- Massmart, the owner of Game and Makro, is already saving money through "tried-and-true Walmart programmes" implemented as part of its turnaround strategy, says CEO Mitch Slape.
- Walmart is famous for squeezing suppliers – and that's where Massmart is starting.
- An e-auction for transport between its distribution centres has already saved it tens of millions of rands, Slape says.
- Now in the crosshairs: landlords, and the "ridiculous" annual escalations built into rental deals.
- For more stories go to www.BusinessInsider.co.za.
Massmart, the Walmart-controlled group that owns Game, Makro, and Builders Warehouse, has started to implement some of its parent company's strategies to keep costs low, its CEO says – and suppliers are likely to feel the effects.
Walmart veteran Mitch Slape was sent into Massmart to fix the long-struggling retail and wholesale chain last year, and the first set of results under his leadership are due next week.
The South African group has now started to implement "tried-and-true Walmart programmes", Slape told journalists on Wednesday. Eventually that should mean lower prices in stores, to attract buyers and drive revenues, but that process starts with squeezing costs.
See also: Game stores will ditch food and bring back cheap clothing – here's what we know about its turnaround plan
"What i’m following is largely the Walmart playbook on how to do this," said Slape.
That involves cutting costs to "create fuel for the business", reinvesting the money made available in a fashion that gets customers buying, and then creating a virtuous cycle of lower prices increasing sales.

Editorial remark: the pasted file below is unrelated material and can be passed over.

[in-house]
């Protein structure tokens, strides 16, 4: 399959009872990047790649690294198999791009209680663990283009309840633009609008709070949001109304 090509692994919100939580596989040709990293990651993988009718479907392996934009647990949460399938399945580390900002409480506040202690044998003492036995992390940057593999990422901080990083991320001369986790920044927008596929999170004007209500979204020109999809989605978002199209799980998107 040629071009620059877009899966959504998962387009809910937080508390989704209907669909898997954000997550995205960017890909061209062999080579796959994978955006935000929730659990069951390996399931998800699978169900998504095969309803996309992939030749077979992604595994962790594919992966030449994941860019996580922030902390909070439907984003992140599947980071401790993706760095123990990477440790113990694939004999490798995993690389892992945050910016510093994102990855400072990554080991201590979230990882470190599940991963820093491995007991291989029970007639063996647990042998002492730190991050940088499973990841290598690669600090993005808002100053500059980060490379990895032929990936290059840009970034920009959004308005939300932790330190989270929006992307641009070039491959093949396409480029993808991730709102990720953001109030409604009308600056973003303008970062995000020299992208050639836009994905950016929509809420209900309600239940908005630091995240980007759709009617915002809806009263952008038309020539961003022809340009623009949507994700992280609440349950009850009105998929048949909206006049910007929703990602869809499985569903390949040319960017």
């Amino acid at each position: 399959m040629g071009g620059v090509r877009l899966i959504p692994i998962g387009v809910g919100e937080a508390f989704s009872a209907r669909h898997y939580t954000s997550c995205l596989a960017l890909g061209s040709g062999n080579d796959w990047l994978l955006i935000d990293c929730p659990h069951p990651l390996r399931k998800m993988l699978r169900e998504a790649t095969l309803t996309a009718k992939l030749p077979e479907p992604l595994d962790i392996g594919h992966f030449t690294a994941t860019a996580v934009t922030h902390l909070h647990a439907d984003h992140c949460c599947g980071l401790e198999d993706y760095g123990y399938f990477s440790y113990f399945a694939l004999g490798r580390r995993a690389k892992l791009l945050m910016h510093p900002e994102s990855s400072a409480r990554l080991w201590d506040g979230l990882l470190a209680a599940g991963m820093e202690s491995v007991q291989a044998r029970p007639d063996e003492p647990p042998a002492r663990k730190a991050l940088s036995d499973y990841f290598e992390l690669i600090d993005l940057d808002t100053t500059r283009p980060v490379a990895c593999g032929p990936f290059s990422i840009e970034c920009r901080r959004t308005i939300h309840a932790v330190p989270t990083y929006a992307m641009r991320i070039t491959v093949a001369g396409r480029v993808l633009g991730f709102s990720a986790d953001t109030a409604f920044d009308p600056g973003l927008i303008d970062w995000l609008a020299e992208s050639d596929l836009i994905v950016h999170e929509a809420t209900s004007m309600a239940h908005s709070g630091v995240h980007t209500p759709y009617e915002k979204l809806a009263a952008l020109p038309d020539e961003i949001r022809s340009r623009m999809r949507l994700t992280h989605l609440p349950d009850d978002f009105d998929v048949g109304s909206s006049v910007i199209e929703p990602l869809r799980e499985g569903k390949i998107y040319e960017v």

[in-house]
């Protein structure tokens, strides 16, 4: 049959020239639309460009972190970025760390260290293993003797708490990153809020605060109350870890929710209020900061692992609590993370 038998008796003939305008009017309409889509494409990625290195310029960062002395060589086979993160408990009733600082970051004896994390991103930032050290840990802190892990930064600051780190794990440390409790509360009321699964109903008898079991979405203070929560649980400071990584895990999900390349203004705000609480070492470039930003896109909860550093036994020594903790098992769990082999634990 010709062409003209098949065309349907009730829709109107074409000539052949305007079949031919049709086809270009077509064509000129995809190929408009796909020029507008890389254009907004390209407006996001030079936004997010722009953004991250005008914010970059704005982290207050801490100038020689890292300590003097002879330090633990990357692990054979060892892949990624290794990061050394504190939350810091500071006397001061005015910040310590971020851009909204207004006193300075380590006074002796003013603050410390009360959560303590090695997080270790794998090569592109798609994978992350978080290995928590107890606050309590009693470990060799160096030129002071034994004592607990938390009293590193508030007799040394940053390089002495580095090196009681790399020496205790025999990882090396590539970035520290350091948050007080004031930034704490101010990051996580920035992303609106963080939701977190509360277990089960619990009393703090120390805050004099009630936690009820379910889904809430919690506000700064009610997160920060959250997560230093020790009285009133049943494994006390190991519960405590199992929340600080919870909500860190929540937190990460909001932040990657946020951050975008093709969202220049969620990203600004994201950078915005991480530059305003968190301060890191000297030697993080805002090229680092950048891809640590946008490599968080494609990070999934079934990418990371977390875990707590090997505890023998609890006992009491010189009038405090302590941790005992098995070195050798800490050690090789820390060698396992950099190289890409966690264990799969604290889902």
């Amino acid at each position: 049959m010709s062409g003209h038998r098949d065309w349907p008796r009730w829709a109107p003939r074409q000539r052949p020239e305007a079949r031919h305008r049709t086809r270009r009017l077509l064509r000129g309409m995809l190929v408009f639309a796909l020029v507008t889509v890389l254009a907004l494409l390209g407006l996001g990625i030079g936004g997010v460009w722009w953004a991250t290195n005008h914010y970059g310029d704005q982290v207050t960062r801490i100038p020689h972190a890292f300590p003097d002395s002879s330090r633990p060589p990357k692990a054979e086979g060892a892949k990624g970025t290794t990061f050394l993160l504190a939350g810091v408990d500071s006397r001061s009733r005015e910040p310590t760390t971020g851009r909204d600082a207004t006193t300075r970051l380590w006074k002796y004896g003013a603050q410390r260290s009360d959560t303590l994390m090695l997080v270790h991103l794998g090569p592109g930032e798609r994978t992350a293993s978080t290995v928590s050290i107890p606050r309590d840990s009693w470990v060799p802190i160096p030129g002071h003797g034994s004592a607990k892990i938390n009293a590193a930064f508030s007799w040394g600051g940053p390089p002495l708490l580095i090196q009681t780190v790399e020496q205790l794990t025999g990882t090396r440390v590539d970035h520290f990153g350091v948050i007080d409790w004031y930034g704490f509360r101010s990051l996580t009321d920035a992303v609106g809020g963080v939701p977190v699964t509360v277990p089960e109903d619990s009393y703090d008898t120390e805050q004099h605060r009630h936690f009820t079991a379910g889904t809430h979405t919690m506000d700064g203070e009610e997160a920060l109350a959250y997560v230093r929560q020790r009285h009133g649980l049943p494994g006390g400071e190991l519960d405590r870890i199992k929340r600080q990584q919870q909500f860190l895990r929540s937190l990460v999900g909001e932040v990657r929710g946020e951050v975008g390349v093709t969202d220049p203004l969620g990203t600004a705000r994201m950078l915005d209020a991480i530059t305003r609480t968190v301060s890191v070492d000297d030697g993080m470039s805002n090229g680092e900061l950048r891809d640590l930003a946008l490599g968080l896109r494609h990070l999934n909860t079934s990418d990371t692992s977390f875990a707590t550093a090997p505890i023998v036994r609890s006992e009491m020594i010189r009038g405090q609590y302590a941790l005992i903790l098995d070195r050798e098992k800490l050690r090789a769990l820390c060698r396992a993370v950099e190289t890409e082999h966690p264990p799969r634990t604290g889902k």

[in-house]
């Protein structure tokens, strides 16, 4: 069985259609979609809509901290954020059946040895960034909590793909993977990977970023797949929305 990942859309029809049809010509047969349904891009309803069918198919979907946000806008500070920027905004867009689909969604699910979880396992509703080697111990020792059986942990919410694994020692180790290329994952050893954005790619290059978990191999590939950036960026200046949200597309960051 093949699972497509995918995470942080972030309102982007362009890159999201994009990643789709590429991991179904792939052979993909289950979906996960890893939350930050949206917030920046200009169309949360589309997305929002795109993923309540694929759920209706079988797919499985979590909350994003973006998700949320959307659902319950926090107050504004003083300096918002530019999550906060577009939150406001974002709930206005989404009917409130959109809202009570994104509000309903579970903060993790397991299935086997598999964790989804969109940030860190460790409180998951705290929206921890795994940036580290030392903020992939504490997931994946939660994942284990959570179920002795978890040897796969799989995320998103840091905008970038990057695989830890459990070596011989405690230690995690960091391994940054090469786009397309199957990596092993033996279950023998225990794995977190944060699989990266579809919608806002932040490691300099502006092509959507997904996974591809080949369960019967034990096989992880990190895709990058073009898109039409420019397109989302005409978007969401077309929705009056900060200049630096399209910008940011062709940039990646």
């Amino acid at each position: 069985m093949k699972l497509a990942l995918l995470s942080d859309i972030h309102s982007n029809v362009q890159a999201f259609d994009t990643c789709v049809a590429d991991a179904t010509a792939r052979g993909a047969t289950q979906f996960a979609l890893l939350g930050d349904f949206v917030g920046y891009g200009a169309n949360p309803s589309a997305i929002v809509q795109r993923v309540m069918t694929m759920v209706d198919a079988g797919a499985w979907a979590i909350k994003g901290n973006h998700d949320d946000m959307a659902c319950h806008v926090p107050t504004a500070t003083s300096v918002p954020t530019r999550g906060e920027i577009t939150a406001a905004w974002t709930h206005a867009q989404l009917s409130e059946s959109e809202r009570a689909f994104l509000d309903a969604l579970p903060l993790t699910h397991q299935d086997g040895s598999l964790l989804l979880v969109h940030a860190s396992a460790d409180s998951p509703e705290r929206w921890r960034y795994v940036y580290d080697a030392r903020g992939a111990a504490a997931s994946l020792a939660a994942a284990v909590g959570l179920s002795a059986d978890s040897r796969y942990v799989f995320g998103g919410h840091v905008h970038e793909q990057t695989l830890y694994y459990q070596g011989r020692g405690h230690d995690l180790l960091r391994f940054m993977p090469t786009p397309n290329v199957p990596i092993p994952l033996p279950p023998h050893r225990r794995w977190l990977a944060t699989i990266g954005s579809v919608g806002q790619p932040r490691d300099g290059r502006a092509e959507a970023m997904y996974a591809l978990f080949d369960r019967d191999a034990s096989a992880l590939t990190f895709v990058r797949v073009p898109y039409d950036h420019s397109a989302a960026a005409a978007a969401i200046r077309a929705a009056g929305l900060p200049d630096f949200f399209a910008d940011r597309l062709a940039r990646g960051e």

But first the costs need to be cut, and that is something Walmart is famous for, via direct sourcing and aggressive negotiations with suppliers that find themselves on the wrong end of the power balance due to Walmart's scale.
Transport companies in South Africa have already experienced that, recently, and landlords are next.
Massmart has so far conducted two Walmart-style "e-actions", Slape said, starting with transportation routes between its distribution centres.
That competitive process, Slape said, saved the company "substantial money, I’m talking tens of millions of rands".
Massmart is now in negotiations with many of its landlords as it consolidates its mega-warehouse distribution centres – from 15 to 7 – and demands lower rentals for Game outlets, plus an end to big annual increases in rentals.
“Escalations in this market are ridiculous, they are ridiculous," said Slape, who has worked for Walmart in Mexico, India, and Japan.
"There is nothing that justifies them, and we will begin to change that."
Annual escalations of 7% are not unusual in rental contracts, even though consumer inflation is currently hovering at around 4%, and some current contracts in the South African market still carry double-digit percentage increases.
"There is no way retail will survive paying those escalations, and it is time for the market to get rational," said Slape.
Massmart will not "bang the table" to get lower rental rates, he said, but will try to explain to landlords that if prices don't come down, there won't be retailers left to do the renting.
Slape would not say what he considers to be a reasonable level of escalation – just that it needs to be "fair".
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